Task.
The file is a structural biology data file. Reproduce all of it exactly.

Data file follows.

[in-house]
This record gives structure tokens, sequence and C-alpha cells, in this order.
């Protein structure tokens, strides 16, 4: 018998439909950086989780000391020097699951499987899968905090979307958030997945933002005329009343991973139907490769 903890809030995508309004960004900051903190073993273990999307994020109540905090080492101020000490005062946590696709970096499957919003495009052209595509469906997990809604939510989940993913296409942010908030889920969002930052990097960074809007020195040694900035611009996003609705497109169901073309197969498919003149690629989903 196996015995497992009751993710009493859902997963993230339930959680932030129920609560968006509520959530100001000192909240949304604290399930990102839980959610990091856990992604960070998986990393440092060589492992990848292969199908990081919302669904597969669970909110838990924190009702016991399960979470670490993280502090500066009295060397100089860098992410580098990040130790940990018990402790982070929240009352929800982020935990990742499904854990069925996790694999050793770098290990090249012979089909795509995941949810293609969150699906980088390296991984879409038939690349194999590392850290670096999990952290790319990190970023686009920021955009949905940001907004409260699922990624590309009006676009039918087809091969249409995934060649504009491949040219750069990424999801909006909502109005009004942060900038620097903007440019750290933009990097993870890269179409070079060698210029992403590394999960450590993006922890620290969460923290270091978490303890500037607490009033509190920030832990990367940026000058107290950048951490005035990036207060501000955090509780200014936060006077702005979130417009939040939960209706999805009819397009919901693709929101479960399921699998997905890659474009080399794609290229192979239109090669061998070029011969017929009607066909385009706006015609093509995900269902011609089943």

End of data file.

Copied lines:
[in-house]
This record gives structure tokens, sequence and C-alpha cells, in this order.
């Protein structure tokens, strides 16, 4: 018998439909950086989780000391020097699951499987899968905090979307958030997945933002005329009343991973139907490769 903890809030995508309004960004900051903190073993273990999307994020109540905090080492101020000490005062946590696709970096499957919003495009052209595509469906997990809604939510989940993913296409942010908030889920969002930052990097960074809007020195040694900035611009996003609705497109169901073309197969498919003149690629989903 196996015995497992009751993710009493859902997963993230339930959680932030129920609560968006509520959530100001000192909240949304604290399930990102839980959610990091856990992604960070998986990393440092060589492992990848292969199908990081919302669904597969669970909110838990924190009702016991399960979470670490993280502090500066009295060397100089860098992410580098990040130790940990018990402790982070929240009352929800982020935990990742499904854990069925996790694999050793770098290990090249012979089909795509995941949810293609969150699906980088390296991984879409038939690349194999590392850290670096999990952290790319990190970023686009920021955009949905940001907004409260699922990624590309009006676009039918087809091969249409995934060649504009491949040219750069990424999801909006909502109005009004942060900038620097903007440019750290933009990097993870890269179409070079060698210029992403590394999960450590993006922890620290969460923290270091978490303890500037607490009033509190920030832990990367940026000058107290950048951490005035990036207060501000955090509780200014936060006077702005979130417009939040939960209706999805009819397009919901693709929101479960399921699998997905890659474009080399794609290229192979239109090669061998070029011969017929009607066909385009706006015609093509995900269902011609089943």